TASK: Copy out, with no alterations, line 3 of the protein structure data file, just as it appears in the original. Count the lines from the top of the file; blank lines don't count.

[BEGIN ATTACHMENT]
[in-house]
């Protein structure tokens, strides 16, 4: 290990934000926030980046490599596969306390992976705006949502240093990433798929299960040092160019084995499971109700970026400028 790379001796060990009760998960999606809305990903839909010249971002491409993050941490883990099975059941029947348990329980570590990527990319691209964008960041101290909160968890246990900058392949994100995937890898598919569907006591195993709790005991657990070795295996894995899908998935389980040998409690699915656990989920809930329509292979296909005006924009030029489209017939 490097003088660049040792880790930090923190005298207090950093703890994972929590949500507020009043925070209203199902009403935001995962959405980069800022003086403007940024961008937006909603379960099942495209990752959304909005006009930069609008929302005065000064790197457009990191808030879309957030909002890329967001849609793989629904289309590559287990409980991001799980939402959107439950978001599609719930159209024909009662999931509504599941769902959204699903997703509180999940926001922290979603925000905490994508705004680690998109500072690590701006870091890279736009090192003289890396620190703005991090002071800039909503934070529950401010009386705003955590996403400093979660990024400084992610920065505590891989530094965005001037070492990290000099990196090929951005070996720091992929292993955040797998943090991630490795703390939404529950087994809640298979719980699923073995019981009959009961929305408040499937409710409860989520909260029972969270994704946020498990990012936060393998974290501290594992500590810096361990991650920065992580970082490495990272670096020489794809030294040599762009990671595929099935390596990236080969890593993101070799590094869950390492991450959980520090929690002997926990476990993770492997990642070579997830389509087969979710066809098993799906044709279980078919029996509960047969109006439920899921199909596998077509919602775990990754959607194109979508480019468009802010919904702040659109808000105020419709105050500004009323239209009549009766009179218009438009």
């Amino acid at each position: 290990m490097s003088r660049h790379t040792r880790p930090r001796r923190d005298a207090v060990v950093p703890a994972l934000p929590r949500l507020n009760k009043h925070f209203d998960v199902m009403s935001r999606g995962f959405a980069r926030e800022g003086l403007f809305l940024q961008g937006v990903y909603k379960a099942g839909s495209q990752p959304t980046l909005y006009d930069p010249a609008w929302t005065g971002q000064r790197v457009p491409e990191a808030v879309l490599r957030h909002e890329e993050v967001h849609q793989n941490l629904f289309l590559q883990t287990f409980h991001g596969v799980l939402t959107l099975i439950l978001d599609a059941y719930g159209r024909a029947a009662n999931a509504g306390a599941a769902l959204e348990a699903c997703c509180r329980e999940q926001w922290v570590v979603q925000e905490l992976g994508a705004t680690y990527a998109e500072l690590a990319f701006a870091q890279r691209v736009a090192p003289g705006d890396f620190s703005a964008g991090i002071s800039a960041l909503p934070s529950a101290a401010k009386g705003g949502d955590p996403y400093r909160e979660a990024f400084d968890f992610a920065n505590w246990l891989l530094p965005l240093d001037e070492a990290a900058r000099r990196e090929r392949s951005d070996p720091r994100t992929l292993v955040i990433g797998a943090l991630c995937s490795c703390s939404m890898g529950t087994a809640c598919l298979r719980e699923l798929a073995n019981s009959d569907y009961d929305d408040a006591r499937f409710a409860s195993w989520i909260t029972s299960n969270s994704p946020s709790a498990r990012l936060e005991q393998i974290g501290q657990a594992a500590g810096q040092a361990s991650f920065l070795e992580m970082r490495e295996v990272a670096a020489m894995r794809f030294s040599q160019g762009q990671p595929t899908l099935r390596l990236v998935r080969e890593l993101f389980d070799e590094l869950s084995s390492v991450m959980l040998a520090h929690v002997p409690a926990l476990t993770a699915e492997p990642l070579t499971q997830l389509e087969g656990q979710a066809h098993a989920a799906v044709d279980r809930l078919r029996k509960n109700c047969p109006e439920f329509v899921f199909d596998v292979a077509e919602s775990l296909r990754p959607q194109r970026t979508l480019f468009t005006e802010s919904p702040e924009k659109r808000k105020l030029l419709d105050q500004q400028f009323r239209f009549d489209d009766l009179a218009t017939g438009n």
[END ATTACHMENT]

């Amino acid at each position: 290990m490097s003088r660049h790379t040792r880790p930090r001796r923190d005298a207090v060990v950093p703890a994972l934000p929590r949500l507020n009760k009043h925070f209203d998960v199902m009403s935001r999606g995962f959405a980069r926030e800022g003086l403007f809305l940024q961008g937006v990903y909603k379960a099942g839909s495209q990752p959304t980046l909005y006009d930069p010249a609008w929302t005065g971002q000064r790197v457009p491409e990191a808030v879309l490599r957030h909002e890329e993050v967001h849609q793989n941490l629904f289309l590559q883990t287990f409980h991001g596969v799980l939402t959107l099975i439950l978001d599609a059941y719930g159209r024909a029947a009662n999931a509504g306390a599941a769902l959204e348990a699903c997703c509180r329980e999940q926001w922290v570590v979603q925000e905490l992976g994508a705004t680690y990527a998109e500072l690590a990319f701006a870091q890279r691209v736009a090192p003289g705006d890396f620190s703005a964008g991090i002071s800039a960041l909503p934070s529950a101290a401010k009386g705003g949502d955590p996403y400093r909160e979660a990024f400084d968890f992610a920065n505590w246990l891989l530094p965005l240093d001037e070492a990290a900058r000099r990196e090929r392949s951005d070996p720091r994100t992929l292993v955040i990433g797998a943090l991630c995937s490795c703390s939404m890898g529950t087994a809640c598919l298979r719980e699923l798929a073995n019981s009959d569907y009961d929305d408040a006591r499937f409710a409860s195993w989520i909260t029972s299960n969270s994704p946020s709790a498990r990012l936060e005991q393998i974290g501290q657990a594992a500590g810096q040092a361990s991650f920065l070795e992580m970082r490495e295996v990272a670096a020489m894995r794809f030294s040599q160019g762009q990671p595929t899908l099935r390596l990236v998935r080969e890593l993101f389980d070799e590094l869950s084995s390492v991450m959980l040998a520090h929690v002997p409690a926990l476990t993770a699915e492997p990642l070579t499971q997830l389509e087969g656990q979710a066809h098993a989920a799906v044709d279980r809930l078919r029996k509960n109700c047969p109006e439920f329509v899921f199909d596998v292979a077509e919602s775990l296909r990754p959607q194109r970026t979508l480019f468009t005006e802010s919904p702040e924009k659109r808000k105020l030029l419709d105050q500004q400028f009323r239209f009549d489209d009766l009179a218009t017939g438009n």